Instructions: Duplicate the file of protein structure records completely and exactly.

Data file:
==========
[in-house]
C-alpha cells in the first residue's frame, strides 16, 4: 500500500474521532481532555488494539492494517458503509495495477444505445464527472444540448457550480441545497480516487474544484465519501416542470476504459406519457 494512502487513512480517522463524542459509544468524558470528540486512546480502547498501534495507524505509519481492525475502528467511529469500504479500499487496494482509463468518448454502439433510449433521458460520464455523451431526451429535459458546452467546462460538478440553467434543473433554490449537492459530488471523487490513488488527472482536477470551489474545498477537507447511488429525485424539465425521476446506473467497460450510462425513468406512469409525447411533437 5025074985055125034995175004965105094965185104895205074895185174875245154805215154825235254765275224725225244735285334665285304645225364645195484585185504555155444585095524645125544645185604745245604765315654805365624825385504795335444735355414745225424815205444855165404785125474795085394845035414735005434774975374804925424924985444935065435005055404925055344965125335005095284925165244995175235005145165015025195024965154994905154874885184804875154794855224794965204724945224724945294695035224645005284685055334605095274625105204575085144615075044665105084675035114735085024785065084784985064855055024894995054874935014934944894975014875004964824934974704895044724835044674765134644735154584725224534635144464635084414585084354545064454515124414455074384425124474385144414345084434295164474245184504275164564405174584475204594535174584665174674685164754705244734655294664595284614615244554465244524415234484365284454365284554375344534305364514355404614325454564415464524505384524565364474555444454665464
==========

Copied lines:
[in-house]
C-alpha cells in the first residue's frame, strides 16, 4: 500500500474521532481532555488494539492494517458503509495495477444505445464527472444540448457550480441545497480516487474544484465519501416542470476504459406519457 494512502487513512480517522463524542459509544468524558470528540486512546480502547498501534495507524505509519481492525475502528467511529469500504479500499487496494482509463468518448454502439433510449433521458460520464455523451431526451429535459458546452467546462460538478440553467434543473433554490449537492459530488471523487490513488488527472482536477470551489474545498477537507447511488429525485424539465425521476446506473467497460450510462425513468406512469409525447411533437 5025074985055125034995175004965105094965185104895205074895185174875245154805215154825235254765275224725225244735285334665285304645225364645195484585185504555155444585095524645125544645185604745245604765315654805365624825385504795335444735355414745225424815205444855165404785125474795085394845035414735005434774975374804925424924985444935065435005055404925055344965125335005095284925165244995175235005145165015025195024965154994905154874885184804875154794855224794965204724945224724945294695035224645005284685055334605095274625105204575085144615075044665105084675035114735085024785065084784985064855055024894995054874935014934944894975014875004964824934974704895044724835044674765134644735154584725224534635144464635084414585084354545064454515124414455074384425124474385144414345084434295164474245184504275164564405174584475204594535174584665174674685164754705244734655294664595284614615244554465244524415234484365284454365284554375344534305364514355404614325454564415464524505384524565364474555444454665464